So, there’s no serious debate over our record-high carbon or radioactive footprint. Or about carbon pricing. No debate over the Line 3 pipeline from the tar sands, going through our vulnerable prairies. No debate over our dependence on NAFTA, with a “roll the dice” president in the White House. No debate about the health of our watersheds and water, on which all of life depends.

The silence is deafening. It is also counter-productive. A sustainable future is not going to come out of political party bubbles.

How did Saskatchewan end up in this political purgatory?

Did Wall perhaps step down so abruptly because he didn’t want to face the electorate again? Any way you cut it, the Sask Party failed to erase the debt, lower taxes and save for a rainy-day fund. Meanwhile the boom brought an end to rural and northern public transportation.

Perhaps Wall now realizes how vulnerable our economy has become, being so dependent on fossil fuels and the U.S. market. He feverishly promoted continental trade, travelling across the border often to promote our oil. But Trump’s ultra-nationalist, protectionism may not bode well for Wall’s legacy.

Wall was quite successful in his ideological mission. Since he took power the value of exports more than doubled from $16 billion in 2006 to $35 billion in the peak year, 2014. But most telling, half of these record-breaking 2014 exports involved non-renewables, mostly oil, at $13 billion and potash at $5 billion. And two-thirds, or $23 billion of the $35 billion in exports, went straight across the border under NAFTA.

Corporate Rip-Off

But what did this continentalist resource boom bring? What did it leave us?

While exports were doubling, Public Accounts show that the net debt grew from $3 billion in 2009 to more than $12 billion projected for 2018. While the value of exports and profits more than doubled, non-renewable resource revenues remained flat, at around $2 billion a year. And though resource exports remained at $27 billion in 2016, the non-renewable revenue to the province went down to $1.4 billion. This was lower than when resource exports were around half as valuable ($16 billion in 2006) under the previous NDP government.

You do the math on the corporate rip-off.

Even with the “good years”, the Sask Party failed to create a Futures Fund. Why might that be? While the value of resource exports more than doubled, corporate taxes, like non-renewable resource revenues, remained flat, at around $1 billion. And when the Sask Party finally confessed to its debt and introduced austerity after being reelected, it announced it would further lower corporate taxes. So, after this unprecedented resource export boom, we get debt, austerity and increases in the sales tax.

Environmental Rogue province

Wall’s legacy is becoming clear. Our provincial economy is much more dependent on non-renewables, particularly the fossil fuels that fuel the climate crisis. Cost-ineffective carbon capture and ignorant opposition to a price on carbon pollution have made Saskatchewan Canada’s environmental rogue province. The Sask Party failed to diversify the energy sector with job-creating renewables. It favoured toxic agribusiness over sustainable agriculture. Its’ policies squandered environmental health, undercut biodiversity, and further contaminated our watersheds.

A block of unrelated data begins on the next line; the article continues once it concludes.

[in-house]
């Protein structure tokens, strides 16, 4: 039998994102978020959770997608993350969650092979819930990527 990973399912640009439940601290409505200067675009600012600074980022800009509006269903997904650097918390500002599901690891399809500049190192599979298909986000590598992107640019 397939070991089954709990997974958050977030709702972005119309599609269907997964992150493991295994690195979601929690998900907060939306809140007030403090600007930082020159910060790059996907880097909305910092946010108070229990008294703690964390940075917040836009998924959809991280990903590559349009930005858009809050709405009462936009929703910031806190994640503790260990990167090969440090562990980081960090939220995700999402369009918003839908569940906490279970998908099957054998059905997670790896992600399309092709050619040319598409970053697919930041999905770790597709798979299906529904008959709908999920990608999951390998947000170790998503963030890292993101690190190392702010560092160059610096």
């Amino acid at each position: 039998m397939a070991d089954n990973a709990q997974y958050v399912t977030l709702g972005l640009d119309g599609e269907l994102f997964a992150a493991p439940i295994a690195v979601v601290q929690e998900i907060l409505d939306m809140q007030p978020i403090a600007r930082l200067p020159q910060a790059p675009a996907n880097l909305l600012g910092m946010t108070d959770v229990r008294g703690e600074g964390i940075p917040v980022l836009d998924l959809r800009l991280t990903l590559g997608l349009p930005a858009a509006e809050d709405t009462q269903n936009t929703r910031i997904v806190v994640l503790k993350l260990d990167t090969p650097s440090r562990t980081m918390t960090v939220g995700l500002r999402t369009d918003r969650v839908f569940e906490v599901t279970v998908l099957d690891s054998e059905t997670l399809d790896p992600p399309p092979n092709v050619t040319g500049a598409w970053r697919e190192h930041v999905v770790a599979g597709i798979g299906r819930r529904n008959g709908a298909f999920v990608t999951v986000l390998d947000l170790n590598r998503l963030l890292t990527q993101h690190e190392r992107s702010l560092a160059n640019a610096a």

This matters a lot, especially to our grandchildren. So where is the discussion? Where is the leadership?

The NDP, perhaps, hopes to regain support from growing disillusionment with the Sask Party. But political opportunism carries big risks. This won’t help the NDP prepare to inherit a multi-billion dollar net debt. This also happened when the Romanow NDP replaced the debt-ridden Grant Devine government. And what did we get then? Cuts to balance the budget and more of the resource economy status quo, which helped us get to where we are.

This time the NDP would inherit a precarious high-carbon economy and dependence on revenue from toxic non-renewables. How would they transition to a sustainable economy? This requires some serious, candid public debate.

It is necessary to understand what the Sask Party has left us. It is also necessary to critically scrutinize past NDP governments that helped lay the ground for Wall’s rise and fall.

Leadership requires honest reflection. Both the Sask Party and the NDP could use a big dose of truth-telling. We need for some truth and reconciliation with the overall electorate. Time is running out for this in the leadership races.

Jim Harding is a retired professor of environmental and justice studies. He is active with the Qu’Appelle Valley Environmental Association. His newest small book, Moving Beyond Neo-Liberalism in Saskatchewan, will be published in January 2018.